Chef Jayps on a surf check. The waves were perfect on his last Cali day, but he chose to do this interview and share a recipe with us instead. Thanks, Jayps!
Growing up as a Filipino-American in California, I would get my fix of traditional Filipino dishes when eating at grandma’s house, but we didn’t have raw fish on the table….ever. Both of my grandfathers are fishermen, and I did see raw fish all the time, but that was only when it was being cleaned over by the sink… then it was prepared and eventually fried or baked… but never served raw. Keep in mind that in the 80’s sushi wasn’t as popular and poke was only available in Hawaii. But still, even to this day, raw seafood dishes are not so much a part of the Filipino menu.
My friend from Manila, Chef JP Anglo (Jayps) of Sarsa Kitchen, came to stay with me in Encinitas, CA. His main goal was to come out here, surf and hang with guys like Chef John Park and the crew of Fish 101. We all have the same passion for consuming food and waves, so hanging out together isn’t hard to do (we don’t discuss politics). Chef JP is well known in the Philippines as a judge for two seasons of Master Chef, the chef/partner of 6 restaurants, and currently has his own show for CNN Philippines where he surfs different breaks and cooks for the local people. (Super rough life, I know. Also makes me want to book a surf trip to the motherland immediately as I’ve never been.) I myself am someone who is surrounded by the buzz of poke and I have always wondered… is there a dish from the Philippines that is similar? I asked Chef Jayps and this is what he said:
“Yes, we have a raw fish dish called “kinilaw” that is closer to being a ceviche than it is poke because we use vinegar as a seasoning. (Vinegar and salt are typical ingredients in Filipino dishes because they were used to preserve food when refrigeration was not available). Where I’m from, this guy Enting Lobaton was crowned the “Kinilaw Master” by the respected Filipino food writer Doreen Fernandez. Some people like their kinilaw over cured because we are used to eating cooked fish. But Enting adds the vinegar just before you eat it… like right before you put it in your mouth.
“One of the main reasons we want our fish over cured (or over seasoned) is because we are not sure if the fish is fresh or not. If we slowly introduce the proper way… get really good seafood and cure it in front of the consumer… it’s amazing… it’s beautiful. Most things in the Philippines are bought in a packet because the availability of fresh ingredients is not there, so we just need more education and exposure for raw foods and dishes like kinilaw.”
I learned so much from Jayps in so little time. I bugged him a little more and asked him to cook this dish and write a recipe for me to share with you all. He not only delivered with a smile, but he himself was inspired by the people and vibe of his trip and had a great time putting a California inspired kinilaw together. The recipe is semi-loose so take the bones of it and experiment with flavors yourself. (It’s hard to write recipe while on vacation and traveling from LA, SD, NY and back to the P-I.)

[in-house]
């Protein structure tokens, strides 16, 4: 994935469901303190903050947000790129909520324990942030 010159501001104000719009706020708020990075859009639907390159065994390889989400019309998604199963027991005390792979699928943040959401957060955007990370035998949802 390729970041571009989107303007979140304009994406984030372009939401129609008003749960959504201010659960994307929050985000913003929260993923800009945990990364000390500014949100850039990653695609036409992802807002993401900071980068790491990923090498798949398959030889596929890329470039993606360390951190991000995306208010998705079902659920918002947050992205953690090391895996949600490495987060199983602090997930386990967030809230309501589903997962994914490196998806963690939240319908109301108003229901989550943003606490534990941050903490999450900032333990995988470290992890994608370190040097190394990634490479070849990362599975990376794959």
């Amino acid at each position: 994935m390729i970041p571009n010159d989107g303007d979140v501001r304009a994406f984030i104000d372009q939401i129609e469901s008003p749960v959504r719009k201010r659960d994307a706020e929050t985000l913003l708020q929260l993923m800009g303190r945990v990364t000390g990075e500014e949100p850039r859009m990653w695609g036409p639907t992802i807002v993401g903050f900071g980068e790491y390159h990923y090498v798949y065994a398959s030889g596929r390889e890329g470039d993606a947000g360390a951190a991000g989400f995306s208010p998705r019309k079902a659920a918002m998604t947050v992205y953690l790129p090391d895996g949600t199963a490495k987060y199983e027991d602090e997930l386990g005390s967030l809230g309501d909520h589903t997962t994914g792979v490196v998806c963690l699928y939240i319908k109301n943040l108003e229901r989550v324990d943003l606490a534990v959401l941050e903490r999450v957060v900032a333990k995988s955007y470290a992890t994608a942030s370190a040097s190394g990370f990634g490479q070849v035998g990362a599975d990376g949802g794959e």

1/2 lb (226g) sword fish, cubed – approx 200g (approx. half pound)
1/2 lb (226g) tuna, cubed – approx 200g (approx. half pound)
1/2 c coconut vinegar
1 small knob of ginger, some slivered, some grated
2-3 pcs of calamansi
2-3 tablespoons of nata de coco, chopped
Half a red onion, brunoise
Spring onions, sliced
Sea salt & black pepper to taste
Chef Jayps and I having some quality time in the kitchen.
1. In a medium size bowl, season fish with salt and rub with grated ginger. Set aside and keep cold.
2. In a small bowl, mix coconut vinegar, squeeze of calamansi to preference, nata de coco, onions, and slivered ginger. This is your dipping sauce.
3. Plate fish, season with salt and pepper, and dip in sauce for 3-6 seconds before eating.
The pic above is of the end result. Chef Jayps was so inspired on this trip that he went off and made three dishes. The more traditional style kinilaw (raw fish, left side) that you would dip in the sauce (bottom right) just before you put it in your mouth. He also is a chef who doesn’t waste anything, so he used the scraps and other ingredients not used to create a tartar type dish (middle) and a seared fish dish. He also fried the ginger skin to use as garnish. So ono! (Masarap!)
This is the nata de coco, or coconut jellies. They come in different flavors and you can get them at most Asian markets. This is not a traditional kinilaw ingredient. I just had them in my pantry and Chef Jayps decided to use them for sweetness and texture. Cut them up and put them in… if you like. These were “mango” flavored.
Chef Jayps grating ginger.
The sauce up close. Inspiration for us home chefs on how to make something look presentable, using the same darn ingredients.